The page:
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    Oxygen may help fight UVB-induced wrinkles

    Tokyo — A new study suggests that treatment with oxygen (hyperoxia) could have potential benefit in combating skin damage caused by ultraviolet light, HealthDay News reports.

    The study, conducted by a University of Tokyo research team, showed that mice placed in an oxygen chamber after prolonged exposure to ultraviolet B (UVB) radiation had fewer wrinkles and less thickening of the skin than those receiving no treatment.

    Researchers divided 24 hairless mice into three groups. One, the control group, received no UVB; one received UVB three times a week for five weeks; the third received UVB on the same schedule, followed by two hours in an oxygen chamber after each treatment.

    Investigators found that while the UVB and UVB-plus-oxygen groups both developed skin wrinkling and thickening, changes in the latter group were less severe.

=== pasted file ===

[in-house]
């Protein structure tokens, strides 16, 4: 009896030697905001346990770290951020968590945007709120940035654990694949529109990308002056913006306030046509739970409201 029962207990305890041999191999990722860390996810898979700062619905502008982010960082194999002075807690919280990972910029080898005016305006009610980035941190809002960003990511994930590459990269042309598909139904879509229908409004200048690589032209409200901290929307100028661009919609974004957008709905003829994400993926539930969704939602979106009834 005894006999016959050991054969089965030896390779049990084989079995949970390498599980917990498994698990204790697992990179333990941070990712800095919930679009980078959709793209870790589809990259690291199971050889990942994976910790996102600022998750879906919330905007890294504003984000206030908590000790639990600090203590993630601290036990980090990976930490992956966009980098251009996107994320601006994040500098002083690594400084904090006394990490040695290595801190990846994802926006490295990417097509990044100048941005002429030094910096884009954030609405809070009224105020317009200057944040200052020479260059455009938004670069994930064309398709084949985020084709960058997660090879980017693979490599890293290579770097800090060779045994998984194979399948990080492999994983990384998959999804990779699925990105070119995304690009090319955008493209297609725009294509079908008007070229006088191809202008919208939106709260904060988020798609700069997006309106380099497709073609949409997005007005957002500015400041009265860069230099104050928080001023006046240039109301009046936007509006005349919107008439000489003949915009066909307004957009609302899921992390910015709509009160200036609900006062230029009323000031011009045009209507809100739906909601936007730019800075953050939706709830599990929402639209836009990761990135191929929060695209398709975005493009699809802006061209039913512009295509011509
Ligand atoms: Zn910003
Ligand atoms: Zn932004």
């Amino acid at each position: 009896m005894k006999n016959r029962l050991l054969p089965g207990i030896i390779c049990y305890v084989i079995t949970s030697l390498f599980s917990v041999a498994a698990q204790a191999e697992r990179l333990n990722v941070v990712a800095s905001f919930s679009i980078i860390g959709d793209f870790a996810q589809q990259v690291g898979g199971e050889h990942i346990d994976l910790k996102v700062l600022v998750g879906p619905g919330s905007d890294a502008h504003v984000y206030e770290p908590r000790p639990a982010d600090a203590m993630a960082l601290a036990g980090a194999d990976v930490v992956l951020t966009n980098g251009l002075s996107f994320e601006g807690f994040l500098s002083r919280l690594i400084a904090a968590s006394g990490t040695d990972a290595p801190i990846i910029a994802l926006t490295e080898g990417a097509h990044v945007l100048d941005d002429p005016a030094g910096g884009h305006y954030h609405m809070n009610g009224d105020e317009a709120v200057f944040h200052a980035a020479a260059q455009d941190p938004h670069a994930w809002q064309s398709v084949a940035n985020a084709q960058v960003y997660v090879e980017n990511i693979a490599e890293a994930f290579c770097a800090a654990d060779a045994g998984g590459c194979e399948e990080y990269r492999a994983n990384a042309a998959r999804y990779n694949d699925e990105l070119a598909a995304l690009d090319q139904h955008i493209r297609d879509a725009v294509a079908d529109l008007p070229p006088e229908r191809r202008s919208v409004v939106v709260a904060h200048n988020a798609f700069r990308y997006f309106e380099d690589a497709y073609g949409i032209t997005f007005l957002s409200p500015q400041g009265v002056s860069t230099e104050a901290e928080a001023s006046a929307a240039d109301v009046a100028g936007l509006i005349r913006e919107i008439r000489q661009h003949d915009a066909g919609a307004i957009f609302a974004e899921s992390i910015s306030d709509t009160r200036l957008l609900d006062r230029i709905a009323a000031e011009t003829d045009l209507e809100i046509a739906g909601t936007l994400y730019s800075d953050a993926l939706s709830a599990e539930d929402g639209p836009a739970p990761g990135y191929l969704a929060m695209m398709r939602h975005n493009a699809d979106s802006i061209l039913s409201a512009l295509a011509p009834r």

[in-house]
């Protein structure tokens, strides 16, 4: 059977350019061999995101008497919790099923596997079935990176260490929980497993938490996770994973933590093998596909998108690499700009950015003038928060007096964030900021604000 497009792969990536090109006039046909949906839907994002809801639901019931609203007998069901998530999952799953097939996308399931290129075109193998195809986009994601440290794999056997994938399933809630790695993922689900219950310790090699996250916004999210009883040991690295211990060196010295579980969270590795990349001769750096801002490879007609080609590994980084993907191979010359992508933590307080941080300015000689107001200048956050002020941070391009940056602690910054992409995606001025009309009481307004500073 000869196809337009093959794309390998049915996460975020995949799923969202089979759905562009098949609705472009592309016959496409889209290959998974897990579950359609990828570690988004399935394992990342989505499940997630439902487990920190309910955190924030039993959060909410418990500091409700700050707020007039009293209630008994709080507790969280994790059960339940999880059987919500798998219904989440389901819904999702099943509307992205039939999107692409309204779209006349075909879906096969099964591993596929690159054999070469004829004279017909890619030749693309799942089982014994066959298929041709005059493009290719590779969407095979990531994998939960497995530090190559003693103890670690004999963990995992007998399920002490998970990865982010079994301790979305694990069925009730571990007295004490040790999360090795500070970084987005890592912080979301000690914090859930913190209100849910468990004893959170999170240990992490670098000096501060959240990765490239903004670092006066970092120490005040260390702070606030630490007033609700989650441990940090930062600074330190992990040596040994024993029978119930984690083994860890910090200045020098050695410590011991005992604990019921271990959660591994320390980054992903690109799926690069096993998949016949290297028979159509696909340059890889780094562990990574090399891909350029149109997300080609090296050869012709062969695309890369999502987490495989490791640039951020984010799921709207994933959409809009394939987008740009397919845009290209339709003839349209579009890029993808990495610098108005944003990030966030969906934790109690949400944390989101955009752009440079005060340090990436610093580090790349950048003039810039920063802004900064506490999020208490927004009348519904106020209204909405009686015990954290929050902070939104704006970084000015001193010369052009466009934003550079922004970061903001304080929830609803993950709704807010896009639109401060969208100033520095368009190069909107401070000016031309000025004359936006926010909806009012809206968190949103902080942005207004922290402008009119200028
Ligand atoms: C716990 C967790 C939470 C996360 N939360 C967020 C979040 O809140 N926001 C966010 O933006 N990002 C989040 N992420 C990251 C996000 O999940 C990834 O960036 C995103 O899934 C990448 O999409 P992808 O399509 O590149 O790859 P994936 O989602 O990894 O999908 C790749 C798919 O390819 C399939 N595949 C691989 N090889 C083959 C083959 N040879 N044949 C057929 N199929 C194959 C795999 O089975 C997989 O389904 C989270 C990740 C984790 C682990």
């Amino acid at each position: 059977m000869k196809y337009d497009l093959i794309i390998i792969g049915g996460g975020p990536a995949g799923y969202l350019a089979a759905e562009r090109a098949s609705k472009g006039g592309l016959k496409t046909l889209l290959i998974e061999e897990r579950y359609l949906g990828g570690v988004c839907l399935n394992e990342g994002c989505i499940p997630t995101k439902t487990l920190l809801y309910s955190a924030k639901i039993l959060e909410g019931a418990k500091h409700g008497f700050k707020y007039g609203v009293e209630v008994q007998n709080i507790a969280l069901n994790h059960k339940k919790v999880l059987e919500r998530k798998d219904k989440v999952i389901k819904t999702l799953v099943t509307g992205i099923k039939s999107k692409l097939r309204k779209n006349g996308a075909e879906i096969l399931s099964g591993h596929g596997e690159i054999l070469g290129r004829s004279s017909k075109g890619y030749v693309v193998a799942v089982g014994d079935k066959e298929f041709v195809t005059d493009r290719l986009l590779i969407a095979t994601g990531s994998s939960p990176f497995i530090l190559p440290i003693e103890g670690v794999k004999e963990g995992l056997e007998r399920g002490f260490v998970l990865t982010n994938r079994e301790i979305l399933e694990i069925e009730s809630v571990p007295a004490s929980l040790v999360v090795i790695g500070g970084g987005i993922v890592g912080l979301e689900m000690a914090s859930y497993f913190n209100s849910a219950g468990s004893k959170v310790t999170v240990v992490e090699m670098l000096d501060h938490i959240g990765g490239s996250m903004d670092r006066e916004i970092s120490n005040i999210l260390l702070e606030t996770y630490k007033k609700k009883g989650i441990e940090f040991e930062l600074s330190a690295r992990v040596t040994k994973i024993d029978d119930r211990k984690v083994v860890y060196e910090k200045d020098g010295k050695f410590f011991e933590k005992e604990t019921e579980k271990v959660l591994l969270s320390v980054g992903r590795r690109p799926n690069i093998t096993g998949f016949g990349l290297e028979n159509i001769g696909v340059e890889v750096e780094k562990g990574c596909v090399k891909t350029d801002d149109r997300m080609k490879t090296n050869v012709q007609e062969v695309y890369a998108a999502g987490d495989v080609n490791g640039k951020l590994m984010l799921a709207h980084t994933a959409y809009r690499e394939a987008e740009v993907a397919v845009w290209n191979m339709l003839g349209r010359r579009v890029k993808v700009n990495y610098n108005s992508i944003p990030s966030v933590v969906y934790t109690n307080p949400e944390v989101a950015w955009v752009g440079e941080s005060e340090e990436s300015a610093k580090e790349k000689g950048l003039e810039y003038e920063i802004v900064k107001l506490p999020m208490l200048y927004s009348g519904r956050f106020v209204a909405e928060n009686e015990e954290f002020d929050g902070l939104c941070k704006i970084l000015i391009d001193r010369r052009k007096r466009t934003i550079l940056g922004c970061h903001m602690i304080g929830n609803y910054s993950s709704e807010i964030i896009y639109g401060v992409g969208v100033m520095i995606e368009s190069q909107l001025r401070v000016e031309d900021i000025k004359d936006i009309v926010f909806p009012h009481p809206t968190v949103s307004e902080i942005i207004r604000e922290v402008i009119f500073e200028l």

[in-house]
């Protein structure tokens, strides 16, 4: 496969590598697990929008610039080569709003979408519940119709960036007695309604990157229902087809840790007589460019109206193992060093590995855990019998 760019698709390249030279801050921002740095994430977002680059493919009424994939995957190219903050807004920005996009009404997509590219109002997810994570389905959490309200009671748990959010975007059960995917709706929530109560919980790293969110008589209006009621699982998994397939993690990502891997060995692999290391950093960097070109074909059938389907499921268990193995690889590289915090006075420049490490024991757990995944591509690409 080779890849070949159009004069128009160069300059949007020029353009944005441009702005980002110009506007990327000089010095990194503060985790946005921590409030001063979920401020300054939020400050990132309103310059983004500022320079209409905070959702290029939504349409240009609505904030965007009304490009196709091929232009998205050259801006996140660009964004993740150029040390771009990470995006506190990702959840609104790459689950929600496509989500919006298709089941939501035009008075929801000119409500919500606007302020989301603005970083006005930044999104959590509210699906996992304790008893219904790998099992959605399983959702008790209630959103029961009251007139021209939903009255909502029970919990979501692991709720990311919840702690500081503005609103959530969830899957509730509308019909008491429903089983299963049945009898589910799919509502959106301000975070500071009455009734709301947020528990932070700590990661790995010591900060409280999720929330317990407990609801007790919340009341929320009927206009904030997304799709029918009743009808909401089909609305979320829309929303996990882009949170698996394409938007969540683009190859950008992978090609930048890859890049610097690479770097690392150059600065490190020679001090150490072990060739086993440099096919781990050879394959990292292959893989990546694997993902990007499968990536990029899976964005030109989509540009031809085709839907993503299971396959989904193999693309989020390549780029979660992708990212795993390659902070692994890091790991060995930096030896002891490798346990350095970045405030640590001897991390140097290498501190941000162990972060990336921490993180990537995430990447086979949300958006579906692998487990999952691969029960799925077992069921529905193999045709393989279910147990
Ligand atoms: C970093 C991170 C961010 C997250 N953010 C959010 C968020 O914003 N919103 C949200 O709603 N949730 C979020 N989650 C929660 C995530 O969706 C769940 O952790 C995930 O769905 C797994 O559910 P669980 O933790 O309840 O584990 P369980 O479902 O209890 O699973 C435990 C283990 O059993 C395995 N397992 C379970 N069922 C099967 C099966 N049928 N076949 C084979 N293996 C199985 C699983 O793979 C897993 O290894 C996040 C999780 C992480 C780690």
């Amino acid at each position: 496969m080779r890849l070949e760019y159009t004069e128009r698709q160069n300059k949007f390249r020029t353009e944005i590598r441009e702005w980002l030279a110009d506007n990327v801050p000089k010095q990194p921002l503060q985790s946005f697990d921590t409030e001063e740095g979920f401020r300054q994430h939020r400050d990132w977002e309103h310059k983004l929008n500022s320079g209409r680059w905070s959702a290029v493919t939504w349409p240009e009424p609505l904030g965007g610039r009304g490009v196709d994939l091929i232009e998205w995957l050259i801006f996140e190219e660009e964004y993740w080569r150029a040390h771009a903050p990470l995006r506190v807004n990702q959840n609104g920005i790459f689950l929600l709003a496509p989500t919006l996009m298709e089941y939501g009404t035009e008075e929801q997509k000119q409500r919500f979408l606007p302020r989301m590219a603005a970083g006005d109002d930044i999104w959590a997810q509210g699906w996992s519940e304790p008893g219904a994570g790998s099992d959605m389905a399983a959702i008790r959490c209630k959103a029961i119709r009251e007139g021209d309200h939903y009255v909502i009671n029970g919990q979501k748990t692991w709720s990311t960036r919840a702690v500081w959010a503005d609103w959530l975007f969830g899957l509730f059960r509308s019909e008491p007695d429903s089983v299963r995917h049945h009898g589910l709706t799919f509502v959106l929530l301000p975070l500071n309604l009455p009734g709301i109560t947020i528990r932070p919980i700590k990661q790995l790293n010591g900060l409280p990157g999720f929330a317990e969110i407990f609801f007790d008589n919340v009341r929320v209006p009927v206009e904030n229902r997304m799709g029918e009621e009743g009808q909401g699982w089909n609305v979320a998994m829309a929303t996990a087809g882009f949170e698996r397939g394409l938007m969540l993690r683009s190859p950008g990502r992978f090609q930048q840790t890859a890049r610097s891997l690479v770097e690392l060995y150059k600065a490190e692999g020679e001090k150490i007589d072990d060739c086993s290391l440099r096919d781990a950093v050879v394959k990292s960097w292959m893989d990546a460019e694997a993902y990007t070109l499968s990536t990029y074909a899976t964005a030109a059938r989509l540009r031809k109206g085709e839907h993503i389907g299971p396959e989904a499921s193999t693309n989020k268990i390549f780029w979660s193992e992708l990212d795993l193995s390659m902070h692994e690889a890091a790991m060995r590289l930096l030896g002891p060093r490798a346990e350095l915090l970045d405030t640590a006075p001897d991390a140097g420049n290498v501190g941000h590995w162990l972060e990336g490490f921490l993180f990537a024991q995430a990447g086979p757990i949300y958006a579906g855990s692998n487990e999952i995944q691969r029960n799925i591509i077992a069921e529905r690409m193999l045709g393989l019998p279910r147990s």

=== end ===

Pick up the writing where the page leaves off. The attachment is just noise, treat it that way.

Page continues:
The authors write that although oxygen treatment has potential for treating human skin, more research is needed.

    “Although hyperoxia may be used for humans to prevent acute UVB-induced skin damage, potential oxidative damage should be considered. … Further studies to determine the possible oxidative side effects of hyperoxia are needed before it can be applied in humans,” they write.

    Bill Gillette
    Bill Gillette is a freelance writer based in Richmond Heights, Ohio.


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